D.C.'s "Love Affair With Marijuana"

There's a pretty darned good cover package in the current issue of Washingtonian magazine about "Washington's Love Affair With Marijuana." Here's a fun quote:

"This is a town where I could probably kill 200 major careers if I wanted to be a complete prick," says Allen St. Pierre, executive director of the National Organization for the Reform of Marijuana Laws (NORML), which is headquartered on K Street. "Politicians, members of Congress and the Senate, many of their principals—legislative directors, chiefs of staff, communications directors—people in the private sector, Cato Institute, American Enterprise Institute, Brookings, police, any number of notable journalists from television, print, radio, many brand names most Americans would recognize pretty quickly—I've smoked with all of them. There is more smoke in DC closets than there is sex."

Disclosure: I have never smoked pot with Allen St. Pierre. Least not that I remember.

More:

For many, a hit before bedtime eases insomnia. "Better pot than Ambien," the PR exec says. For others, it calms the tensions of the 80-hour workweek.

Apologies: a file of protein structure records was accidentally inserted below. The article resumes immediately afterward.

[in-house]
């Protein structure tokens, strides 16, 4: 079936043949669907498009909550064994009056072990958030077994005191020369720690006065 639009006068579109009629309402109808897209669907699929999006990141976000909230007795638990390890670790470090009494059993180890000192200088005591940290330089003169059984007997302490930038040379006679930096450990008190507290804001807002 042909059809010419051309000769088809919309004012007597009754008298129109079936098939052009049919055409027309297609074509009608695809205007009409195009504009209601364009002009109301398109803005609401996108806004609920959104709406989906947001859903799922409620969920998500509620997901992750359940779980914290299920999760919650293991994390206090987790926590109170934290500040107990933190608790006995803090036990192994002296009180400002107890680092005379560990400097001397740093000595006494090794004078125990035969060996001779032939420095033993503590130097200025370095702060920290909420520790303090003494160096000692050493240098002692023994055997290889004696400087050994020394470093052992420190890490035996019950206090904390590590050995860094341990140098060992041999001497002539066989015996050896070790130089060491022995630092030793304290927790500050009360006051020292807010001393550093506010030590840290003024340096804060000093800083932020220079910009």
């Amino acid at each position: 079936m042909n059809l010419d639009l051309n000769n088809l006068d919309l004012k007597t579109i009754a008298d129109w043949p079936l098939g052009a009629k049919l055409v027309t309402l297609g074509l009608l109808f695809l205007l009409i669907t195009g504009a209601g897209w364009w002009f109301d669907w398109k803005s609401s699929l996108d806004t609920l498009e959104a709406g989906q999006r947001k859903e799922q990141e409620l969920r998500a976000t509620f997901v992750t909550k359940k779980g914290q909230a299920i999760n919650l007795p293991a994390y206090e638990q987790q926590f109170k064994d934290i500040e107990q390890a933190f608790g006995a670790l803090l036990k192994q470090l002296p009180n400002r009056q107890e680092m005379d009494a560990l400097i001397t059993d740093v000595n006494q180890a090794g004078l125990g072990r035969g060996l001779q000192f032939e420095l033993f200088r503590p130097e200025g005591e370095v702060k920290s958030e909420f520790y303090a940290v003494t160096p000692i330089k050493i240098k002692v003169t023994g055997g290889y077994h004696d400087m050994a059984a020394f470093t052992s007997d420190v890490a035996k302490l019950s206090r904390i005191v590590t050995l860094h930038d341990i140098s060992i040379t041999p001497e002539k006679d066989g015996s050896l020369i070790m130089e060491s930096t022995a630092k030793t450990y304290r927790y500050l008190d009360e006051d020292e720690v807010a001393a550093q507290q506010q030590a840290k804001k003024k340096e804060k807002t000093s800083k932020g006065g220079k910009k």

"For people who have really high-producing, high-stress jobs, it's like this is my break in order to release a lot of the stress," says a 37-year-old who used to work in politics. She smokes with friends "in high-ranking government positions, including a friend who interacts with the President every day." [...]

Washington is "schizophrenic" when it comes to marijuana, says Allen St. Pierre: There are plenty of people here who smoke pot, but not many who will talk about it.

"We wear gold marijuana lapel pins when we lobby," St. Pierre says. "In DC, everyone thinks I'm Canadian. They'll go, 'Oh, hey—maple leaf!' And I go, 'No, no, cannabis leaf,' and the immediate facial reaction is either a quirky smile or a furrowing brow as if someone just put a stinky cheese under their nose."

Whole package here. Reason on marijuana here.

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  • ||

    "This is a town where I could probably kill 200 major careers if I wanted to be a complete prick,"

    Prick? Try, fair play.

  • ||

    Why didn't he just say "if I had any balls". Call these fuckers out.

  • ||

    "In other news today, it was discovered that NORML had numerous ties to Al Queueda and The Iranian Nuclear Program. Oh, and Syria too."

  • sarcasmic||